Gas derived from urea excreted by livestock and from nitrogen fertilisers. It affects acidification and nitrogen enrichment of aquatic ecosystems (through eutrophication) and can be toxic to fish at high levels. The gas is released from solution by a process called volatilisation, which occurs from urine and manures during housing, storage and following land application.
Present in soils, fertilisers and manures. It is produced when micro organisms break down the urea and proteins in manure. This is not readily leached from soil but it can be lost in surface runoff and drainflow waters.
Biochemical Oxygen Demand (BOD)
A measure of the water pollution potential of organic materials. Surface waters with a high BOD, contain high concentrations of potentially damaging organic matter - which will deplete free oxygen levels and the ability of the water body to support many forms of animal life.
Is the inorganic form of carbon cycled through photosynthesis and respiration. In agriculture, carbon dioxide is released from the burning of fossil fuels and when soils are disturbed following cultivation or land use change.
Faecal Indicator Organisms (FIOs)
These are micro organisms excreted by and present in, livestock excreta and manures. Their presence in water indicates contamination by faecal matter.
Click here to find out how to reduce the risk of FIOs contaminating water on your farm.
Has 25 times the global warming potential (GWP) of carbon dioxide. It is released from the digestive system of ruminant livestock by enteric fermentation and from solid manures and slurries.
Is an extremely soluble form of nitrogen. Because it is soluble, it readily moves with the soil water towards the plant roots to be taken up. However, if there is a large amount of water passing through the soil root zone it can be carried by the percolating water beyond the root zone. This usually occurs at the time of year when the soil is at field capacity and rainfall causes leaching to occur.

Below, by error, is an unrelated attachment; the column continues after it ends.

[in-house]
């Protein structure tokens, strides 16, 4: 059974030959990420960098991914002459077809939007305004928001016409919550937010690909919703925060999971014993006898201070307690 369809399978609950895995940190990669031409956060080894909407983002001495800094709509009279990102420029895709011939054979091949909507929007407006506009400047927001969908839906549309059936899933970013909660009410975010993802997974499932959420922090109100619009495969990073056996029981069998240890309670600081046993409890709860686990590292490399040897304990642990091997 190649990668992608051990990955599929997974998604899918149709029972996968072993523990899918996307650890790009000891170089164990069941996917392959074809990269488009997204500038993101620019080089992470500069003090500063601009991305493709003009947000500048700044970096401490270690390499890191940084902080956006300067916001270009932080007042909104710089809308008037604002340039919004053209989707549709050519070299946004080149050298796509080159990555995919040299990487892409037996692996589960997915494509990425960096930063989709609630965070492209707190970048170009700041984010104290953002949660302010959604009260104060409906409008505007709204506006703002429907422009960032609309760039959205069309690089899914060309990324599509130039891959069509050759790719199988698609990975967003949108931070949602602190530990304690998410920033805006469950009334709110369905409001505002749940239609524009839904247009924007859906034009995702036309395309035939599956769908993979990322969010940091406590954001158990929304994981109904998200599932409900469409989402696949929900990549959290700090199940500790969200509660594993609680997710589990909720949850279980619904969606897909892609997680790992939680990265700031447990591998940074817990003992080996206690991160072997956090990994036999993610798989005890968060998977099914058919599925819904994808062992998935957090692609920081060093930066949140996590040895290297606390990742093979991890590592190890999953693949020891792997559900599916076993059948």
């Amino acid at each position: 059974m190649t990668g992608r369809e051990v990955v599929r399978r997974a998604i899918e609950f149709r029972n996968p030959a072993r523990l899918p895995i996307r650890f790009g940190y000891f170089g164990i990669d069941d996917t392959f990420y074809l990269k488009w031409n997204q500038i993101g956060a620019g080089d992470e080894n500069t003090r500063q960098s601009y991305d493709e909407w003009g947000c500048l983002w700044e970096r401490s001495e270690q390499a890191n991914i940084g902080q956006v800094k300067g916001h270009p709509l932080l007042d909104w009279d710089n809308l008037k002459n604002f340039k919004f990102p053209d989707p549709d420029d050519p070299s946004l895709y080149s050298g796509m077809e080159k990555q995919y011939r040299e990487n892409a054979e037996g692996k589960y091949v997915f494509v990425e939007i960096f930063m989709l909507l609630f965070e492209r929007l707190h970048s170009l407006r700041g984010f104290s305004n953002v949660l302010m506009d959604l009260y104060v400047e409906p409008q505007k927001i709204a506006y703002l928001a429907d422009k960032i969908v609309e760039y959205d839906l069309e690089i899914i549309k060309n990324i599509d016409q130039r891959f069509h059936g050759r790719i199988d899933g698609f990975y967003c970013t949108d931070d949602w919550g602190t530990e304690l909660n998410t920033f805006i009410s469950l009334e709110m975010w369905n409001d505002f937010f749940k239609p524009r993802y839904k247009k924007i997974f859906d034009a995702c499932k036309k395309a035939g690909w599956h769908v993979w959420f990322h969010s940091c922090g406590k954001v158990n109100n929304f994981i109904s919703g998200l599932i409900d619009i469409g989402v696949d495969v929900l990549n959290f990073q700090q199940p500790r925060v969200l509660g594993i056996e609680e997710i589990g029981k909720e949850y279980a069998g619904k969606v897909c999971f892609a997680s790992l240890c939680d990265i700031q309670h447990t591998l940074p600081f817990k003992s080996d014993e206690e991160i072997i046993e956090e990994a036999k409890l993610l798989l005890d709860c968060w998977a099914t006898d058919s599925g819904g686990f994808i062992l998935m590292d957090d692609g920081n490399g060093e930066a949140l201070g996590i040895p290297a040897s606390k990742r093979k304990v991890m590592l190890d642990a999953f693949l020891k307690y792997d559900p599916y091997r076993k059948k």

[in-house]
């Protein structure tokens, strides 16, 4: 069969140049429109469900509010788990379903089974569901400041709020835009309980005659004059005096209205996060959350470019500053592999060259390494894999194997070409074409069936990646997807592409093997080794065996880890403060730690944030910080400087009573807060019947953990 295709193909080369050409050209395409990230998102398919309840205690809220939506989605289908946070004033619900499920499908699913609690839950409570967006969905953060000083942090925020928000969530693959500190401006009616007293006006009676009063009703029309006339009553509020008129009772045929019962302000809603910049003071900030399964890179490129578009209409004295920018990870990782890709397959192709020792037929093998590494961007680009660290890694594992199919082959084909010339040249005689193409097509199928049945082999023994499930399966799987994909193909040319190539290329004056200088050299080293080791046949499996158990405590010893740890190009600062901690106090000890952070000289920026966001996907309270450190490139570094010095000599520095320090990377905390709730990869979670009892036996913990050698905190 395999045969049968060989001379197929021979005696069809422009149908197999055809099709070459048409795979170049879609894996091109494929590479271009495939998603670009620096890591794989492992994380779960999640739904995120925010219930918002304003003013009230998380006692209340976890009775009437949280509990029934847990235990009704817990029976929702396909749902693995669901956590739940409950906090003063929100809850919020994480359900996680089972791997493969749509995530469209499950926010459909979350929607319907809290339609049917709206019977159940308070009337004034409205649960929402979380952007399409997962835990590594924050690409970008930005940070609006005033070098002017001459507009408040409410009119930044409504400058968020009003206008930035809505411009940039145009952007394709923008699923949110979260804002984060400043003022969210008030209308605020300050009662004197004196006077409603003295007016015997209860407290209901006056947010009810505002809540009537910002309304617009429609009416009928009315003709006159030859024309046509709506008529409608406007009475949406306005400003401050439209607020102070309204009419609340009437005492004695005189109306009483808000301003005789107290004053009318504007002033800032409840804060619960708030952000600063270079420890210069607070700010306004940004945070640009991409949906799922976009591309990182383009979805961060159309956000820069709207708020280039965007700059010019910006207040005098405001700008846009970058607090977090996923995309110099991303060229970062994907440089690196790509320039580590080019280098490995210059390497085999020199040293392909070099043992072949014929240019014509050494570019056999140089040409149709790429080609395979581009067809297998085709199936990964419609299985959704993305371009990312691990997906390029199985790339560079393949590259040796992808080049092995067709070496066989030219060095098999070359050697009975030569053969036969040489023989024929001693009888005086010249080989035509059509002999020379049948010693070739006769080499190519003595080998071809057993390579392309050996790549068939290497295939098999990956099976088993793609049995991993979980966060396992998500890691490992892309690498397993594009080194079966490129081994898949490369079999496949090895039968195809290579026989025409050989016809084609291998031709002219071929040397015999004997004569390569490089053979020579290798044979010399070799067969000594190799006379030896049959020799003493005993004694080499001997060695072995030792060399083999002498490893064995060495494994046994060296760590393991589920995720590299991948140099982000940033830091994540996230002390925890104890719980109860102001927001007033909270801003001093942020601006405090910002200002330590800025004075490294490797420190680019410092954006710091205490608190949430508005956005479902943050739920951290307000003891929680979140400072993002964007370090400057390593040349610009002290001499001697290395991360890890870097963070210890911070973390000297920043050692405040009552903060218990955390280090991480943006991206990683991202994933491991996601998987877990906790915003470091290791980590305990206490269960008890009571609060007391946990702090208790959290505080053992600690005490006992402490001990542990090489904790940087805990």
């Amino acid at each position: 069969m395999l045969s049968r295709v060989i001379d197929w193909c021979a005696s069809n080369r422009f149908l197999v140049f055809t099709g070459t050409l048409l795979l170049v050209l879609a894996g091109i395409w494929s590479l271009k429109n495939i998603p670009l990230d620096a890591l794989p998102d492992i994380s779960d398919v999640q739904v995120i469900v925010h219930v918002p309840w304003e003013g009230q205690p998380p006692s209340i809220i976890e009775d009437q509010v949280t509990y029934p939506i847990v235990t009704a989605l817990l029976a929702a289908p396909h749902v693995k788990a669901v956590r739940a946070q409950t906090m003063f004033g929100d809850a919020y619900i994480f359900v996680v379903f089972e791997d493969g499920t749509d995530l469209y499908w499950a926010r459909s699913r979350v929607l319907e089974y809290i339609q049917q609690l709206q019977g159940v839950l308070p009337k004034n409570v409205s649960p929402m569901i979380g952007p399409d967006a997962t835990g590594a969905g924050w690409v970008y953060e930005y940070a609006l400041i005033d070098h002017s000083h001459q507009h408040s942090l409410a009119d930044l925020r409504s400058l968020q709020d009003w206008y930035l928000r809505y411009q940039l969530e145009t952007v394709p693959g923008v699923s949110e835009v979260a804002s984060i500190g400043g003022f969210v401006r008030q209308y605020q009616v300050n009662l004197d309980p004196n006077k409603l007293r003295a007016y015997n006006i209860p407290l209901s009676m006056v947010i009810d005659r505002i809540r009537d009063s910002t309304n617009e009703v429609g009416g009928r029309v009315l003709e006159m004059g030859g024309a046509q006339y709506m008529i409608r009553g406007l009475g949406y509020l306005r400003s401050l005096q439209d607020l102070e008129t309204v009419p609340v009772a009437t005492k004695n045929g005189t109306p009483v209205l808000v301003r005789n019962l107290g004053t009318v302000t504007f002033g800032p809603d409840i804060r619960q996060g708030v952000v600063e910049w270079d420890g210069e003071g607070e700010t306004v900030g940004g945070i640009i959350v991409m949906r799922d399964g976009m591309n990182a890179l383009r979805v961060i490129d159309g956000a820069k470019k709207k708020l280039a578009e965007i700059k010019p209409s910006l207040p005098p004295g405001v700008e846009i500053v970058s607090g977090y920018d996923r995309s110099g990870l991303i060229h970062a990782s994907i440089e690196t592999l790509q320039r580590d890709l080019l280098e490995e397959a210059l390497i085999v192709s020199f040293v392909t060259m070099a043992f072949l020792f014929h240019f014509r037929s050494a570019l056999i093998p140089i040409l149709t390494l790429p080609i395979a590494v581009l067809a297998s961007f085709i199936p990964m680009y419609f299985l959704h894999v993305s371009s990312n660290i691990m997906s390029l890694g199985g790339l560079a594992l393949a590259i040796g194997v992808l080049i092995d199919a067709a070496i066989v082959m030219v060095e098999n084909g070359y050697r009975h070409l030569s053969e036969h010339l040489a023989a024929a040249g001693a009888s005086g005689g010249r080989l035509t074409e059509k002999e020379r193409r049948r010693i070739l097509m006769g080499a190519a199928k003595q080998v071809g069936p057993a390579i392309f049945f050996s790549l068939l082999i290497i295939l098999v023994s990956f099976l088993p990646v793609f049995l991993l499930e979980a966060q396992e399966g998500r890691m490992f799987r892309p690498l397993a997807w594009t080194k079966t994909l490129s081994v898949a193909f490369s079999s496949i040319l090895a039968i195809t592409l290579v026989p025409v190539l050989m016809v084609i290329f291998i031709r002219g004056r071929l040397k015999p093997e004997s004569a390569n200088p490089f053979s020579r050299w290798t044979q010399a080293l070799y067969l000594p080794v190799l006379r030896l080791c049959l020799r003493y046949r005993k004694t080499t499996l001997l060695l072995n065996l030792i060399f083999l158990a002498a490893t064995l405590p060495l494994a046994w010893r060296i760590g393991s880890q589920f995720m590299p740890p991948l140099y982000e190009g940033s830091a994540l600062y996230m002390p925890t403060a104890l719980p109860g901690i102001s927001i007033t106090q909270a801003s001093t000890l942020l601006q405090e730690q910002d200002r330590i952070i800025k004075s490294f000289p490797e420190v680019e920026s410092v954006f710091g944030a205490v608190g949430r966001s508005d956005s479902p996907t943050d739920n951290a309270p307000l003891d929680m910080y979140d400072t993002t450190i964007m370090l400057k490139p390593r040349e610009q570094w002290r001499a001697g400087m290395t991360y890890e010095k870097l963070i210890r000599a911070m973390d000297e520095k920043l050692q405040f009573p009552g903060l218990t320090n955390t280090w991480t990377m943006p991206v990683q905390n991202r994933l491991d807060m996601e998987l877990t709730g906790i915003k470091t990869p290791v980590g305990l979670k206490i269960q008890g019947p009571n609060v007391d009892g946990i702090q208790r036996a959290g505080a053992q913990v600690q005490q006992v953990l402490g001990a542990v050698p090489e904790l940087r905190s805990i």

A high level of nitrates in drinking water can be harmful to humans, and more widely aquatic life.
Produced naturally as part of the process of converting ammonium into nitrate. It doesn't often accumulate in the soil and moves readily with soil water through the soil and into ground/surface waters. While nitrite is very toxic to aquatic life, it tends to convert quickly to nitrate.
Has 298 times the global warming potential (GWP) of carbon dioxide.
Nitrous oxide is released during the production and use of manufactured fertilisers, as well as from animal manures. It is not possible to avoid nitrous oxide emissions from farming systems, but nitrous oxide production (by nitrification / denitrification) needs to be controlled and reduced.
Direct Nitrous oxide - from application of manufactured fertilisers and animal manures, and defecation whilst grazing.
Indirect Nitrous oxide - through nitrate leaching/run off and atmospheric deposition of N.
Phosphorus (P) is lost from agricultural systems via a number of pathways. It can be lost through soil erosion, where soil P has accumulated to elevated levels and/or where fertiliser and manure applications are followed by rainfall. Soluble and particulate P losses can occur via leaching/drainflow, surface runoff and erosion.
Phosphorus in watercourses can cause problems by increasing the risk of eutrophication which accelerates the growth of algae and other aquatic plants. Algal blooms may cause fish kills and may harm wildlife and livestock by reducing the oxygen content of the water or through producing toxins.
Increased sediment loadings can cause a range of environmental problems, including channel bed siltation and its associated detrimental impacts on fish populations, biodiversity or macro invertebrates and other species.
There is increasing evidence for the role of fine sediment in transferring nutrients to watercourses and contributing to diffuse pollution problems.